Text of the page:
A new piece of Android malware dubbed “Bill Shocker” has been discovered in China, after infecting some 620,000 users in the country. The threat is capable of SMS spamming from the infected device, offering remote control for the malware authors, collecting personal information, and even upgrading itself to newer versions with more functionality.

The findings come from the security research firm NQ Mobile, which used its RiskRanker cloud scanning engine to figure out Bill Shocker is more than your basic piece of Android malware. It comes as a kit designed by malware developers to infect several of the most popular apps in China, including Tencent QQ Messenger and Sohu News. The infected versions of these apps are then distributed by third-party online app stores and retail installation channels, according to the company.

Once you install an infected app, Bill Shocker is downloaded to your device in the background. The malware authors can optionally take remote control of your device, including the contact list, Internet connections, dialing, and texting functions.

From there, Bill Shocker uses the device to send spam text messages so that those behind the scheme can generate revenue from advertisers. In many cases, NQ Mobile said the threat surpassed users’ texting quotas, subjecting them to additional charges.

NQ Mobile has alerted Chinese mobile carriers of the threat to prevent its further spread and is offering a free anti-malware app to help protect all Android users. You can download it directly from here.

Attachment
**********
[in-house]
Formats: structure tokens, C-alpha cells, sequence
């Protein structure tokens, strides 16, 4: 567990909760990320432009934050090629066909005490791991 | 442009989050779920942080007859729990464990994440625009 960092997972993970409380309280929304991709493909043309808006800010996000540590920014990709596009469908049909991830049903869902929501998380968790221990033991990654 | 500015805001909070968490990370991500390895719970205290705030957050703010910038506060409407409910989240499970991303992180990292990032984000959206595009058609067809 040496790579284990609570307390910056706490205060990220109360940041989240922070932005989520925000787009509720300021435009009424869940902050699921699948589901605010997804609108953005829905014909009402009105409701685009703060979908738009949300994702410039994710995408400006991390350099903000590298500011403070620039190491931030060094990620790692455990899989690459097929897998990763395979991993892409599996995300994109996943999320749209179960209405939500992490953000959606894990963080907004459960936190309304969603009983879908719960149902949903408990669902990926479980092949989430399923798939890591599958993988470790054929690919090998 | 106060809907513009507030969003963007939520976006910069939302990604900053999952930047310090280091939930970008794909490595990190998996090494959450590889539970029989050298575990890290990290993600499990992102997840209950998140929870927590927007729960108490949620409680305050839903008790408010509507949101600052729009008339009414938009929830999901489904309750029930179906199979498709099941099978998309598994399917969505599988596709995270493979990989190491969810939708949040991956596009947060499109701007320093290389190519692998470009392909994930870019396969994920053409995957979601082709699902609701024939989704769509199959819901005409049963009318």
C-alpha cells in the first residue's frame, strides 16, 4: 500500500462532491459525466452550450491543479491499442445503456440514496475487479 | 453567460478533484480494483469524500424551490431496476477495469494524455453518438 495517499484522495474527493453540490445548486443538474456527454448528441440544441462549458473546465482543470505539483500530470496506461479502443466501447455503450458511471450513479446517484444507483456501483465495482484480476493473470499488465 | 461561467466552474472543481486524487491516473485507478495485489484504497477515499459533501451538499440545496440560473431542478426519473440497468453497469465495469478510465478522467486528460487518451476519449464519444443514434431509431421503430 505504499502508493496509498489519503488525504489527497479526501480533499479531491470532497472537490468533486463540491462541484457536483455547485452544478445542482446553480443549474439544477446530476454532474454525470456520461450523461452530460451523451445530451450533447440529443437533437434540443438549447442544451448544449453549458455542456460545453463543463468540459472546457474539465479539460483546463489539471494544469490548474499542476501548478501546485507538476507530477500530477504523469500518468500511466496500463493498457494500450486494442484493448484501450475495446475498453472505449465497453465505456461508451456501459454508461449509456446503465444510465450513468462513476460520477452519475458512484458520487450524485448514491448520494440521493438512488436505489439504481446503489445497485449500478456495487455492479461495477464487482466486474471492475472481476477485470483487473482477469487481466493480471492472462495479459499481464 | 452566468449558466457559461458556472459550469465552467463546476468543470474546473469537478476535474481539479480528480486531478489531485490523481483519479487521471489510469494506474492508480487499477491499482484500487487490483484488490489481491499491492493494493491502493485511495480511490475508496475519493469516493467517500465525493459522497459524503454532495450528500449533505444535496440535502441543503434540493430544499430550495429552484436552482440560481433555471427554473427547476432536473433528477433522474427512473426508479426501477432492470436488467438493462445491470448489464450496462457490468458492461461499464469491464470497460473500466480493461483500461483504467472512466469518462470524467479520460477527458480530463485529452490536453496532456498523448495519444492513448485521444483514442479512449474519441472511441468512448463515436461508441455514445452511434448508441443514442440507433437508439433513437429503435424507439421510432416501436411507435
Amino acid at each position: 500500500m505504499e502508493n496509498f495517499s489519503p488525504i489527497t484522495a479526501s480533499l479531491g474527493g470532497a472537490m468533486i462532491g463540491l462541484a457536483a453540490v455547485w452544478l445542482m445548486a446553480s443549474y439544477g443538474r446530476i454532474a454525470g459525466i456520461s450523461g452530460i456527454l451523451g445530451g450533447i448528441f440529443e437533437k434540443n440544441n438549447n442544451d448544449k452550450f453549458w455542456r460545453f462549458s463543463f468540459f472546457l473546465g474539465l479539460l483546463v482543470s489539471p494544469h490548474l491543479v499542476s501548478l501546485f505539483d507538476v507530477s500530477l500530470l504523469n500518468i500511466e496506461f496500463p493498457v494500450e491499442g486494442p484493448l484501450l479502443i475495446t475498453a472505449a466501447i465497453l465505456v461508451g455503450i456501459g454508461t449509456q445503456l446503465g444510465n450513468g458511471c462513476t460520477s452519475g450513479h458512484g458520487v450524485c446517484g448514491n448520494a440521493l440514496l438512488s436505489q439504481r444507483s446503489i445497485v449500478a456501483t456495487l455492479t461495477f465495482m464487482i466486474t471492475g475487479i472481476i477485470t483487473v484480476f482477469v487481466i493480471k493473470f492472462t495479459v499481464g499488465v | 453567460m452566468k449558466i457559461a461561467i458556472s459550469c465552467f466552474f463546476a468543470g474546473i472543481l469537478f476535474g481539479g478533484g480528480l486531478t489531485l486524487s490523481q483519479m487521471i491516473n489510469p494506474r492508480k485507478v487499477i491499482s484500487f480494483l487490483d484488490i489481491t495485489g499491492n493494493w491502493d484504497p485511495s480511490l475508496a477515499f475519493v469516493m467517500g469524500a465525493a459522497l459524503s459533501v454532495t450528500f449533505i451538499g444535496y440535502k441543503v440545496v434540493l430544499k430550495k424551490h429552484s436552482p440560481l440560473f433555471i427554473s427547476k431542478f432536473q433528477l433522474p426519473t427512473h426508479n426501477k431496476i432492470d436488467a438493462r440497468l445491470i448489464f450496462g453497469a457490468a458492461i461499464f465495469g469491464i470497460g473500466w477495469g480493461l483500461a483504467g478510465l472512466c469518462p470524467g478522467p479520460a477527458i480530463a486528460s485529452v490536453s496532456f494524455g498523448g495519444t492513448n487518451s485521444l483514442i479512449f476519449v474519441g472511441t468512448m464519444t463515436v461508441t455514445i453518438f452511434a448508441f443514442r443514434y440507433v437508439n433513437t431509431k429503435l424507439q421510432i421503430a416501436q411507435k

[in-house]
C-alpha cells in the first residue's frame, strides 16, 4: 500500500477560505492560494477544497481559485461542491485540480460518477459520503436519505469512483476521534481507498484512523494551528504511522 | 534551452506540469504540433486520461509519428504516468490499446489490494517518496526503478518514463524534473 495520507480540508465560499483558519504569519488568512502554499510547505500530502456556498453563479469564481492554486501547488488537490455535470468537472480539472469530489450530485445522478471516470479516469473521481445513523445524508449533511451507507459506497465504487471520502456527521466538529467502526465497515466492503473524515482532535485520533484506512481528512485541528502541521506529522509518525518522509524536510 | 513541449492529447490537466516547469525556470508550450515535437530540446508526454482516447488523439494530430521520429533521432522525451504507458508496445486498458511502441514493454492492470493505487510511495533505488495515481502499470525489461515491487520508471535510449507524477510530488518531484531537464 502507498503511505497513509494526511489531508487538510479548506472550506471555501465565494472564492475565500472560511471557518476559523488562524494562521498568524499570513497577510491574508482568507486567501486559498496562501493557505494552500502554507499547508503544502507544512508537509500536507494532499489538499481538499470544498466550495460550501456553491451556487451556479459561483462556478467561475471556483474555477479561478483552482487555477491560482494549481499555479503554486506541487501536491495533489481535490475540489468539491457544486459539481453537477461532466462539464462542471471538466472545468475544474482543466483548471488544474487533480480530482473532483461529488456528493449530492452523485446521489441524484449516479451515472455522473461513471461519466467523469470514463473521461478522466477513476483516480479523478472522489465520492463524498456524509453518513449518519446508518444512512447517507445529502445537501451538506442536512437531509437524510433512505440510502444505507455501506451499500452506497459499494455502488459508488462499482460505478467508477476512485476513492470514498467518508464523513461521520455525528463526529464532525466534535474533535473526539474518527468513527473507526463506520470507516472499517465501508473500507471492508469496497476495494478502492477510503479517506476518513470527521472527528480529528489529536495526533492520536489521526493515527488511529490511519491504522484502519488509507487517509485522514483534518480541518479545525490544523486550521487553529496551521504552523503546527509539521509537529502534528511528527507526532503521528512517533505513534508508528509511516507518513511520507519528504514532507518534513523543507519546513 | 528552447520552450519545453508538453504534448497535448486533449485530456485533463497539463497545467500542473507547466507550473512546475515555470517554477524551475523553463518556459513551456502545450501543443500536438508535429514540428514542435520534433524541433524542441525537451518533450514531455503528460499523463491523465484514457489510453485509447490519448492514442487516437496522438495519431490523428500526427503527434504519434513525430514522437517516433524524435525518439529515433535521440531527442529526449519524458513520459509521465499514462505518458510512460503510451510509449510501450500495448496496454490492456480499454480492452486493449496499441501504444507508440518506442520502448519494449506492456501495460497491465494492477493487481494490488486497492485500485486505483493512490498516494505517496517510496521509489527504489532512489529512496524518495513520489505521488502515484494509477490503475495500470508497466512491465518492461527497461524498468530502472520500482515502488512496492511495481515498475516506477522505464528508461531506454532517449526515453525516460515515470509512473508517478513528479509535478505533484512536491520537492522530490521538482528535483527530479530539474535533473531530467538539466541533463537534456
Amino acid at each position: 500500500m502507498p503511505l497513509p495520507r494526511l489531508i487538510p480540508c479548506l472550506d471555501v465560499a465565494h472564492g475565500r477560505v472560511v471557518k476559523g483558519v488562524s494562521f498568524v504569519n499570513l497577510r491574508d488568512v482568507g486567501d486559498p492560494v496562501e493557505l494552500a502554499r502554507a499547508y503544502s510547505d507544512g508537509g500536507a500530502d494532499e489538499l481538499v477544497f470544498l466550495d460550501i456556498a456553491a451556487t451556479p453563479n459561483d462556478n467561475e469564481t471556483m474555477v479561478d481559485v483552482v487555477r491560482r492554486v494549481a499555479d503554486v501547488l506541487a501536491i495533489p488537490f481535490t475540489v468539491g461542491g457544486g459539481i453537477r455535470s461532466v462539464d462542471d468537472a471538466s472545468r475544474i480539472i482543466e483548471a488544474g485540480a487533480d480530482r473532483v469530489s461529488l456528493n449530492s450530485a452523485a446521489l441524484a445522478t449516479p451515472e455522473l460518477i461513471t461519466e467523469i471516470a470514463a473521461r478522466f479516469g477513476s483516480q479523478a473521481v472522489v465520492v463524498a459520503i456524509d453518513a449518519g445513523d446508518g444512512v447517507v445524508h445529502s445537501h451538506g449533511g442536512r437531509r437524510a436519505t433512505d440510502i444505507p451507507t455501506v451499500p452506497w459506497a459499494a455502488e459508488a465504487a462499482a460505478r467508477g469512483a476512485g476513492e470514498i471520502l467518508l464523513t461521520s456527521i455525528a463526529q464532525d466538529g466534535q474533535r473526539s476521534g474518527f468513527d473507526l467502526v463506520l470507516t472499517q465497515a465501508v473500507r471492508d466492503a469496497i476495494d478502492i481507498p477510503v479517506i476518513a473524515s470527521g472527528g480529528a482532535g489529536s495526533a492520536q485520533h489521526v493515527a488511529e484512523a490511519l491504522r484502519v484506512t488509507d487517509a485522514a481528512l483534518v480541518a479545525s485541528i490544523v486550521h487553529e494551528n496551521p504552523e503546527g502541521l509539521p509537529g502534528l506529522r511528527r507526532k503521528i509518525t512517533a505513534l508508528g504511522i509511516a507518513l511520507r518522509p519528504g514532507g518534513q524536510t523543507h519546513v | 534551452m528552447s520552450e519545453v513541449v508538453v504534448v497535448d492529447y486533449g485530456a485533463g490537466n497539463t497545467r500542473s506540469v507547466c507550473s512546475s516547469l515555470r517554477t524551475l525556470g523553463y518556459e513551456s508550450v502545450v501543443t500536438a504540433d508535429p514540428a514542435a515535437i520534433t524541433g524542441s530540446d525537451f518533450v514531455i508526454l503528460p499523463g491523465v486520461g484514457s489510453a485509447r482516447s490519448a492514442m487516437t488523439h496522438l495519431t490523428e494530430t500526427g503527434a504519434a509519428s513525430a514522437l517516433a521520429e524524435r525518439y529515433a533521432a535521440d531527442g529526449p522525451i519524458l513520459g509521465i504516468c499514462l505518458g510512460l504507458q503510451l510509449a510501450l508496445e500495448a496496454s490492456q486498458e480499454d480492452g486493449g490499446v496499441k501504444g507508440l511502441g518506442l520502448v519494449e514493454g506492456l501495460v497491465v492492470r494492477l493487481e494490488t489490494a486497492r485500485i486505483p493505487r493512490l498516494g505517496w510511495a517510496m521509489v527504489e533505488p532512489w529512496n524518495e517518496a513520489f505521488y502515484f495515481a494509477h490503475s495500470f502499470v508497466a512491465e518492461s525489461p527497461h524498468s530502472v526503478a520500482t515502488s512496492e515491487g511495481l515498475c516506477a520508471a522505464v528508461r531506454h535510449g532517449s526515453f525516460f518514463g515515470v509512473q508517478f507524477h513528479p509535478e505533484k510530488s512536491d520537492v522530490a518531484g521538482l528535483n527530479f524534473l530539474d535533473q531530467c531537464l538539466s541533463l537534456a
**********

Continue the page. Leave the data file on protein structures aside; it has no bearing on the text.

It’s worth noting that while 620,000 mobile users is nothing to scoff at, it’s actually less than 0.25 percent of the total number of Android users in China. This is hardly an epidemic.

Nevertheless, the security firm has offered the following common-sense tips to avoid having your Android phone getting infected with malware:

  • Only download apps from trusted sources, reputable application stores, and markets; check reviews, ratings, and developer information first.
  • Never accept application requests from unknown sources, and closely monitor requested permissions.
  • Be sure to install a trusted security app that can scan other apps you download.

In short, stick to the Google Play Store. While threats like this one are rare, when they do occur, it’s almost always thanks shady third-party app stores.

See also – Android malware surged in Q3? Sure, but only 0.5% came from Google Play

Image credit: Flavio Takemoto